CANADA

National Notes

November 5 1990
CANADA

National Notes

November 5 1990

National Notes

PREPARED FOR FORCE

External Affairs Minister Joe Clark told the Commons external affairs committee that Canada is prepared to use force, even without UN approval, to pressure Iraq to end its annexation of Kuwait (page 32). Three Canadian warships and a squadron of CF-18 fighter jets are in the troubled Persian Gulf as part of a multinational blockade against Iraq. Opposition critics accused Clark of “sabre-rattling.”

INJUNCTION ON HOLD

In Saskatchewan, the Court of Queen’s Bench agreed to the provincial government’s request for a week-long adjournment of hearings into Ottawa’s application to halt construction of the controversial Rafferty-Alameda dam project. As work continued on the dams, the court also turned down Ottawa’s application for an interim injunction until the case is heard this week.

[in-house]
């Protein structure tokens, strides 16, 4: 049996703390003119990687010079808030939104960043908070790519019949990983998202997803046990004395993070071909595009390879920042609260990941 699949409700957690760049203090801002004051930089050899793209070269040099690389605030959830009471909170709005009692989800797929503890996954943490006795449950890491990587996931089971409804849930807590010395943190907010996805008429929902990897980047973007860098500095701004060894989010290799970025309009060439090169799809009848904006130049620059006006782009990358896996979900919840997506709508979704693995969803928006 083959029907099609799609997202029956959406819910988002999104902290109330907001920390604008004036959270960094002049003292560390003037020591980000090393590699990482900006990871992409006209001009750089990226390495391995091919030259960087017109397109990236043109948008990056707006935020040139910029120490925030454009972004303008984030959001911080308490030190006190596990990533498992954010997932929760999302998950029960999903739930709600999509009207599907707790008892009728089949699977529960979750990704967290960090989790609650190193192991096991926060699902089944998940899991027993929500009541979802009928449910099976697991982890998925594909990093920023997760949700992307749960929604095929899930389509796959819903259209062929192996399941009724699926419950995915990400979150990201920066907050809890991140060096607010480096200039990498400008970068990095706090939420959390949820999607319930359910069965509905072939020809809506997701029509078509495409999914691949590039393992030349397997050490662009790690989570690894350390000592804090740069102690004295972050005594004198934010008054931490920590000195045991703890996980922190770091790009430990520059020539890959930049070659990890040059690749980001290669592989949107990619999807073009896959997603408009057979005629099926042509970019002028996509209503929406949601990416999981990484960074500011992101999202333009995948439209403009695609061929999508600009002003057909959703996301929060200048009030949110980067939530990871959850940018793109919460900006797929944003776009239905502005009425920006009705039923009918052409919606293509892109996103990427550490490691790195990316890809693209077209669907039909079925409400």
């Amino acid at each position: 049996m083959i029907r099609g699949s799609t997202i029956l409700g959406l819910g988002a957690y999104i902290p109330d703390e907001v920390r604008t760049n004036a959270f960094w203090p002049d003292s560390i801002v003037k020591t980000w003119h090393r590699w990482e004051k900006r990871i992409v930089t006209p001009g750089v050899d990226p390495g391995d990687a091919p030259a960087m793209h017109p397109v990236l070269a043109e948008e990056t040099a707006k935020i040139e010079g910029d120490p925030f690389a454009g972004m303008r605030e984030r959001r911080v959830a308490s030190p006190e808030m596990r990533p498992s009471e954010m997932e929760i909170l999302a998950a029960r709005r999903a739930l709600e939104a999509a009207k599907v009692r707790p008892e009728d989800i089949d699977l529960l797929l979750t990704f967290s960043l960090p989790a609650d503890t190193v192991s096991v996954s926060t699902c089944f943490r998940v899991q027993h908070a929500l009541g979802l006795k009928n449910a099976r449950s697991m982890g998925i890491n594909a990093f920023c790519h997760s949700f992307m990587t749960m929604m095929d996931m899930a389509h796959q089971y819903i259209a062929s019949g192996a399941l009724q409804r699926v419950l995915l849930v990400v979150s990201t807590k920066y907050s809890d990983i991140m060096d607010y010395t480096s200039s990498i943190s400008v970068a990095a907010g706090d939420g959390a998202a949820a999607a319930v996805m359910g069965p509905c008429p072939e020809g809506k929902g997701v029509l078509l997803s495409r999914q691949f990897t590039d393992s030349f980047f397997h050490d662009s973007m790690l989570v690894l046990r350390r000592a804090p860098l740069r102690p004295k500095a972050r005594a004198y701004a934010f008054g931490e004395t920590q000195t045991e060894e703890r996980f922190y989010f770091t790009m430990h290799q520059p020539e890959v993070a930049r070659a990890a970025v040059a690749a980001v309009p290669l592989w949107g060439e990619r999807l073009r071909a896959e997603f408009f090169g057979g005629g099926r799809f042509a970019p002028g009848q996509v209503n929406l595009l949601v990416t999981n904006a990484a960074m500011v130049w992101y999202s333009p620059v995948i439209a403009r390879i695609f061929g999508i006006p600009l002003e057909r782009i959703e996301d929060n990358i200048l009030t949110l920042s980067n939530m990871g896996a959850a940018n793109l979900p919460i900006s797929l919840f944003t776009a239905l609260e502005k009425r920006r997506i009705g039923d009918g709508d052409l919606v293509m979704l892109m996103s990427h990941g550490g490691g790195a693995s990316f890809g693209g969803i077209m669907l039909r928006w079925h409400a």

EXPANDING A LAWSUIT

Former B.C. attorney general Stuart (Bud) Smith, who resigned in July after tapes of some of his car-phone conversations were made public by NDP justice critic Moe Sihota, named Sihota in a lawsuit. Smith, who is facing a defamation suit by Victoria lawyer Peter Firestone because of remarks made during two conversations, served legal notice to Sihota that if any libel had been committed against Firestone, it was due to the NDP critic’s release of the tapes.

OTTAWA DELAYS

In a special report, Official Languages Commissioner D’Iberville Fortier said that Ottawa is risking national unity by "unexplained and unjustified delays” in implementing the 1988 Official Languages Act, which would expand minority language services in the federal government and Crown agencies.

FIGHTING OTTAWA

The Quebec government and Hydro Quebec said they will appeal a National Energy Board decision that effectively would abrogate recent licences for Quebec power exports unless new dams, and improvements to existing facilities, are subjected to federal environmental reviews.

ONE STEP CLOSER

By a vote of 57 to 51, the new Conservative majority in the Senate defeated the recommendation of the Liberal-dominated Senate banking committee that the Goods and Services Tax be killed. The GST legislation now advances to thirdreading debate in the upper chamber.